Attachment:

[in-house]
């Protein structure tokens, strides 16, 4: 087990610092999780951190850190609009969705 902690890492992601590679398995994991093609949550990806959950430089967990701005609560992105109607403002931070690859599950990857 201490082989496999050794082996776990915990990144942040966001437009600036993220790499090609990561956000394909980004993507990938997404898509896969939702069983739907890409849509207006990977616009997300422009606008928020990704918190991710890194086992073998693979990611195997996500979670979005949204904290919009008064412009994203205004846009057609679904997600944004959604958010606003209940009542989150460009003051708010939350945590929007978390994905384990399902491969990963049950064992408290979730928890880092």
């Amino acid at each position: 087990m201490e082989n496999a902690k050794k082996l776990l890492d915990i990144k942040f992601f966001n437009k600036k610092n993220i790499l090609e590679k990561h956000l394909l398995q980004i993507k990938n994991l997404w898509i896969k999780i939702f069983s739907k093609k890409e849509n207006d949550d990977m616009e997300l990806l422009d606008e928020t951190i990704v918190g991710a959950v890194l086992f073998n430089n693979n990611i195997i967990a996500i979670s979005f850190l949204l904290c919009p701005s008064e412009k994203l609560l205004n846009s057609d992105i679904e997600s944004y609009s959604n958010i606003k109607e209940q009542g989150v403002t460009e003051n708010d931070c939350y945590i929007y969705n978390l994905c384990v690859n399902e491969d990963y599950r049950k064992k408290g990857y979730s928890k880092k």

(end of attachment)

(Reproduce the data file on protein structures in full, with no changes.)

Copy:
[in-house]
């Protein structure tokens, strides 16, 4: 087990610092999780951190850190609009969705 902690890492992601590679398995994991093609949550990806959950430089967990701005609560992105109607403002931070690859599950990857 201490082989496999050794082996776990915990990144942040966001437009600036993220790499090609990561956000394909980004993507990938997404898509896969939702069983739907890409849509207006990977616009997300422009606008928020990704918190991710890194086992073998693979990611195997996500979670979005949204904290919009008064412009994203205004846009057609679904997600944004959604958010606003209940009542989150460009003051708010939350945590929007978390994905384990399902491969990963049950064992408290979730928890880092």
């Amino acid at each position: 087990m201490e082989n496999a902690k050794k082996l776990l890492d915990i990144k942040f992601f966001n437009k600036k610092n993220i790499l090609e590679k990561h956000l394909l398995q980004i993507k990938n994991l997404w898509i896969k999780i939702f069983s739907k093609k890409e849509n207006d949550d990977m616009e997300l990806l422009d606008e928020t951190i990704v918190g991710a959950v890194l086992f073998n430089n693979n990611i195997i967990a996500i979670s979005f850190l949204l904290c919009p701005s008064e412009k994203l609560l205004n846009s057609d992105i679904e997600s944004y609009s959604n958010i606003k109607e209940q009542g989150v403002t460009e003051n708010d931070c939350y945590i929007y969705n978390l994905c384990v690859n399902e491969d990963y599950r049950k064992k408290g990857y979730s928890k880092k």